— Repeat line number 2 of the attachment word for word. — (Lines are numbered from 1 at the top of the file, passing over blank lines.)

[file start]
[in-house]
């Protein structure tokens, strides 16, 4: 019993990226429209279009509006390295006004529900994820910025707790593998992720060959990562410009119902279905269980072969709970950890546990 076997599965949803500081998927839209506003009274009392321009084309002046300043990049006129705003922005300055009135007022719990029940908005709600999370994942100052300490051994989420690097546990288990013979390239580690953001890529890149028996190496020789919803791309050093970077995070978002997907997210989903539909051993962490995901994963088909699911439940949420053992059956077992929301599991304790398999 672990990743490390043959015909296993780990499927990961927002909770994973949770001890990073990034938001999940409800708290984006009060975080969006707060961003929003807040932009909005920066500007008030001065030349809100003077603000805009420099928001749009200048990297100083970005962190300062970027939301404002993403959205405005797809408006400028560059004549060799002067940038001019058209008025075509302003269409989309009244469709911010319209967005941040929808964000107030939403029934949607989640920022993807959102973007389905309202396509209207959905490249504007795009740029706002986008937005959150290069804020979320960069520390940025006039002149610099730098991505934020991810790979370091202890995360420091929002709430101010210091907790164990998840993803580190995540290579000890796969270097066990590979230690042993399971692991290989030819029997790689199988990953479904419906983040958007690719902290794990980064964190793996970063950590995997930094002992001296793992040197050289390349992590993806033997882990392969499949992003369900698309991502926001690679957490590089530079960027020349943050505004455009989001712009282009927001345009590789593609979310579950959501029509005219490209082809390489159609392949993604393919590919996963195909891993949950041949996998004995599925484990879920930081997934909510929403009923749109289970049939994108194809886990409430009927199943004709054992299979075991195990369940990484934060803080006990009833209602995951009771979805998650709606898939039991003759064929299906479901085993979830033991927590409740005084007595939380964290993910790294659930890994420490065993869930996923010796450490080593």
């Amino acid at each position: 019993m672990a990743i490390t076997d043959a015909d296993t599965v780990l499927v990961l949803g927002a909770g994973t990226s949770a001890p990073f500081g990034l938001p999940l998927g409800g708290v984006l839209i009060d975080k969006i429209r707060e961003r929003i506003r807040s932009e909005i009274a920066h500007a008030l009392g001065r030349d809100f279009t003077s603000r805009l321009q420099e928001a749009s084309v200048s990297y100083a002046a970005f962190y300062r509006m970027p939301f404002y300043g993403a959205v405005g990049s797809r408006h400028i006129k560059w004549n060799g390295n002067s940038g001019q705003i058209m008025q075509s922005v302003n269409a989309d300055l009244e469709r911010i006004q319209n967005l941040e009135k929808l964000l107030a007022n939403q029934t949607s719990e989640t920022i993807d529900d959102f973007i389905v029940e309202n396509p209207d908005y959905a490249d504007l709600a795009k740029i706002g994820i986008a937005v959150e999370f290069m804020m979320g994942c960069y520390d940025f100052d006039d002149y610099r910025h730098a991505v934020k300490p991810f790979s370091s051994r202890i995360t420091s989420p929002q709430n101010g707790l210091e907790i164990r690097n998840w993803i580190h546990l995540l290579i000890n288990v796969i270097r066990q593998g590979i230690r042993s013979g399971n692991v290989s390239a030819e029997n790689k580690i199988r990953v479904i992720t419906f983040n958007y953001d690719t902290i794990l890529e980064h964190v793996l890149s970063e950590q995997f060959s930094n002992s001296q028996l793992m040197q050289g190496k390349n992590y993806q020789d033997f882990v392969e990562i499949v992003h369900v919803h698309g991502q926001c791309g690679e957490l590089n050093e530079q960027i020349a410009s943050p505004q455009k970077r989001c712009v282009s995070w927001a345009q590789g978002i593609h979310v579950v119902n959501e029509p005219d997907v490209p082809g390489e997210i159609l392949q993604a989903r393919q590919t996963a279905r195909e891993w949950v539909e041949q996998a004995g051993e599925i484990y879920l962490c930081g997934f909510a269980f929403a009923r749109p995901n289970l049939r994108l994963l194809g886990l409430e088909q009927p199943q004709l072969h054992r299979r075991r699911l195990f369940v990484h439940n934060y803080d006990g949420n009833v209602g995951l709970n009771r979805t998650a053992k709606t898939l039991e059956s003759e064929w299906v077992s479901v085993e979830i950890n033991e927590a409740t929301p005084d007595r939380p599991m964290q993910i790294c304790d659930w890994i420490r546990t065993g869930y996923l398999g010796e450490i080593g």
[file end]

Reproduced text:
């Protein structure tokens, strides 16, 4: 019993990226429209279009509006390295006004529900994820910025707790593998992720060959990562410009119902279905269980072969709970950890546990 076997599965949803500081998927839209506003009274009392321009084309002046300043990049006129705003922005300055009135007022719990029940908005709600999370994942100052300490051994989420690097546990288990013979390239580690953001890529890149028996190496020789919803791309050093970077995070978002997907997210989903539909051993962490995901994963088909699911439940949420053992059956077992929301599991304790398999 672990990743490390043959015909296993780990499927990961927002909770994973949770001890990073990034938001999940409800708290984006009060975080969006707060961003929003807040932009909005920066500007008030001065030349809100003077603000805009420099928001749009200048990297100083970005962190300062970027939301404002993403959205405005797809408006400028560059004549060799002067940038001019058209008025075509302003269409989309009244469709911010319209967005941040929808964000107030939403029934949607989640920022993807959102973007389905309202396509209207959905490249504007795009740029706002986008937005959150290069804020979320960069520390940025006039002149610099730098991505934020991810790979370091202890995360420091929002709430101010210091907790164990998840993803580190995540290579000890796969270097066990590979230690042993399971692991290989030819029997790689199988990953479904419906983040958007690719902290794990980064964190793996970063950590995997930094002992001296793992040197050289390349992590993806033997882990392969499949992003369900698309991502926001690679957490590089530079960027020349943050505004455009989001712009282009927001345009590789593609979310579950959501029509005219490209082809390489159609392949993604393919590919996963195909891993949950041949996998004995599925484990879920930081997934909510929403009923749109289970049939994108194809886990409430009927199943004709054992299979075991195990369940990484934060803080006990009833209602995951009771979805998650709606898939039991003759064929299906479901085993979830033991927590409740005084007595939380964290993910790294659930890994420490065993869930996923010796450490080593």